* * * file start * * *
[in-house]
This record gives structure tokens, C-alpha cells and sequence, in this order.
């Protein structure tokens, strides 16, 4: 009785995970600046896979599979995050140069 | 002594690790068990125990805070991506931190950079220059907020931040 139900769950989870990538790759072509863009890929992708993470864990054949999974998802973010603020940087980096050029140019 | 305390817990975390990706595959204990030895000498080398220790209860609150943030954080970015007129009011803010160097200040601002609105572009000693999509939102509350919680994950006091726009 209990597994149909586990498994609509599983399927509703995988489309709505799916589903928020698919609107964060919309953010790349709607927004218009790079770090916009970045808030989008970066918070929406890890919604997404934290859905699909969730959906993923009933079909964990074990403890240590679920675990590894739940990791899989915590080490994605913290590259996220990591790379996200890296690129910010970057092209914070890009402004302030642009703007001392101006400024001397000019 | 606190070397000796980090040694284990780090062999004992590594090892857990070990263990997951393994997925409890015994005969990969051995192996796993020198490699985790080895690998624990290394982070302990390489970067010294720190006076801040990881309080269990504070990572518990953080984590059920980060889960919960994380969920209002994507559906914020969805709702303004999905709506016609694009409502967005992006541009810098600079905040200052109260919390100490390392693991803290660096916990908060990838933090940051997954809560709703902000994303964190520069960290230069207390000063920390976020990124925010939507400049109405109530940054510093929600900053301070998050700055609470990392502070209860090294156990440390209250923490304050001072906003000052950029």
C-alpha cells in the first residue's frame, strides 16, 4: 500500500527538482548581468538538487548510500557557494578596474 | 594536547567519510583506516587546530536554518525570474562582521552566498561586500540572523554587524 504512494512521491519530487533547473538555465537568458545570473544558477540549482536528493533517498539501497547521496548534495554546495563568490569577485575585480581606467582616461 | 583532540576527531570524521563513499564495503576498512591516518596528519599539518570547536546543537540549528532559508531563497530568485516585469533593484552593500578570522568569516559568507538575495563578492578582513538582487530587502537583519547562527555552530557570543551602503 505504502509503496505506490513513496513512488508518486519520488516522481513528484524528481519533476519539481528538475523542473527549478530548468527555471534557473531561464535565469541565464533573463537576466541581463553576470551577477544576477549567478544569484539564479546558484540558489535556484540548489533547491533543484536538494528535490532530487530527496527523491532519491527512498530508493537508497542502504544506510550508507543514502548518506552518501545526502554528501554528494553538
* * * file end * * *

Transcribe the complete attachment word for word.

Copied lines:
[in-house]
This record gives structure tokens, C-alpha cells and sequence, in this order.
């Protein structure tokens, strides 16, 4: 009785995970600046896979599979995050140069 | 002594690790068990125990805070991506931190950079220059907020931040 139900769950989870990538790759072509863009890929992708993470864990054949999974998802973010603020940087980096050029140019 | 305390817990975390990706595959204990030895000498080398220790209860609150943030954080970015007129009011803010160097200040601002609105572009000693999509939102509350919680994950006091726009 209990597994149909586990498994609509599983399927509703995988489309709505799916589903928020698919609107964060919309953010790349709607927004218009790079770090916009970045808030989008970066918070929406890890919604997404934290859905699909969730959906993923009933079909964990074990403890240590679920675990590894739940990791899989915590080490994605913290590259996220990591790379996200890296690129910010970057092209914070890009402004302030642009703007001392101006400024001397000019 | 606190070397000796980090040694284990780090062999004992590594090892857990070990263990997951393994997925409890015994005969990969051995192996796993020198490699985790080895690998624990290394982070302990390489970067010294720190006076801040990881309080269990504070990572518990953080984590059920980060889960919960994380969920209002994507559906914020969805709702303004999905709506016609694009409502967005992006541009810098600079905040200052109260919390100490390392693991803290660096916990908060990838933090940051997954809560709703902000994303964190520069960290230069207390000063920390976020990124925010939507400049109405109530940054510093929600900053301070998050700055609470990392502070209860090294156990440390209250923490304050001072906003000052950029």
C-alpha cells in the first residue's frame, strides 16, 4: 500500500527538482548581468538538487548510500557557494578596474 | 594536547567519510583506516587546530536554518525570474562582521552566498561586500540572523554587524 504512494512521491519530487533547473538555465537568458545570473544558477540549482536528493533517498539501497547521496548534495554546495563568490569577485575585480581606467582616461 | 583532540576527531570524521563513499564495503576498512591516518596528519599539518570547536546543537540549528532559508531563497530568485516585469533593484552593500578570522568569516559568507538575495563578492578582513538582487530587502537583519547562527555552530557570543551602503 505504502509503496505506490513513496513512488508518486519520488516522481513528484524528481519533476519539481528538475523542473527549478530548468527555471534557473531561464535565469541565464533573463537576466541581463553576470551577477544576477549567478544569484539564479546558484540558489535556484540548489533547491533543484536538494528535490532530487530527496527523491532519491527512498530508493537508497542502504544506510550508507543514502548518506552518501545526502554528501554528494553538